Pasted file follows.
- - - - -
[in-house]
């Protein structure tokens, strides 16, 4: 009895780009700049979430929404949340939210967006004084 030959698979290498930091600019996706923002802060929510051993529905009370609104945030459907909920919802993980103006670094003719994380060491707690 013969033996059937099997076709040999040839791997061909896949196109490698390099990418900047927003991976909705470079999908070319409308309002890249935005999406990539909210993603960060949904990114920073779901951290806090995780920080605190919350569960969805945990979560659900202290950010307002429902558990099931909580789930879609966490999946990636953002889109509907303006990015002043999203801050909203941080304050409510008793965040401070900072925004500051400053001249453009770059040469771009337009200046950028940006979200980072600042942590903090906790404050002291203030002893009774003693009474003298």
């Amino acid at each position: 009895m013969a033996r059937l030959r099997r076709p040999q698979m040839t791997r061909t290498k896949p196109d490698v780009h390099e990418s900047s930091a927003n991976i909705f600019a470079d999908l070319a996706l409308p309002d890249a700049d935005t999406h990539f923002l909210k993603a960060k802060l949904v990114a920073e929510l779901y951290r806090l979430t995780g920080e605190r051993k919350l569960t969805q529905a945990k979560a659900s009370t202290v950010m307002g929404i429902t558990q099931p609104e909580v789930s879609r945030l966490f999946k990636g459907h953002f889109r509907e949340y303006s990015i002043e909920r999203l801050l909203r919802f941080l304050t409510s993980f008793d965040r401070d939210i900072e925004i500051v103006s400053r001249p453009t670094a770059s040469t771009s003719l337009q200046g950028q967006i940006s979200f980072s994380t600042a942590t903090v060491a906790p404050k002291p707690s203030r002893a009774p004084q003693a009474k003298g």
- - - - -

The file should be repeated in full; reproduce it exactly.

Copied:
[in-house]
């Protein structure tokens, strides 16, 4: 009895780009700049979430929404949340939210967006004084 030959698979290498930091600019996706923002802060929510051993529905009370609104945030459907909920919802993980103006670094003719994380060491707690 013969033996059937099997076709040999040839791997061909896949196109490698390099990418900047927003991976909705470079999908070319409308309002890249935005999406990539909210993603960060949904990114920073779901951290806090995780920080605190919350569960969805945990979560659900202290950010307002429902558990099931909580789930879609966490999946990636953002889109509907303006990015002043999203801050909203941080304050409510008793965040401070900072925004500051400053001249453009770059040469771009337009200046950028940006979200980072600042942590903090906790404050002291203030002893009774003693009474003298």
């Amino acid at each position: 009895m013969a033996r059937l030959r099997r076709p040999q698979m040839t791997r061909t290498k896949p196109d490698v780009h390099e990418s900047s930091a927003n991976i909705f600019a470079d999908l070319a996706l409308p309002d890249a700049d935005t999406h990539f923002l909210k993603a960060k802060l949904v990114a920073e929510l779901y951290r806090l979430t995780g920080e605190r051993k919350l569960t969805q529905a945990k979560a659900s009370t202290v950010m307002g929404i429902t558990q099931p609104e909580v789930s879609r945030l966490f999946k990636g459907h953002f889109r509907e949340y303006s990015i002043e909920r999203l801050l909203r919802f941080l304050t409510s993980f008793d965040r401070d939210i900072e925004i500051v103006s400053r001249p453009t670094a770059s040469t771009s003719l337009q200046g950028q967006i940006s979200f980072s994380t600042a942590t903090v060491a906790p404050k002291p707690s203030r002893a009774p004084q003693a009474k003298g």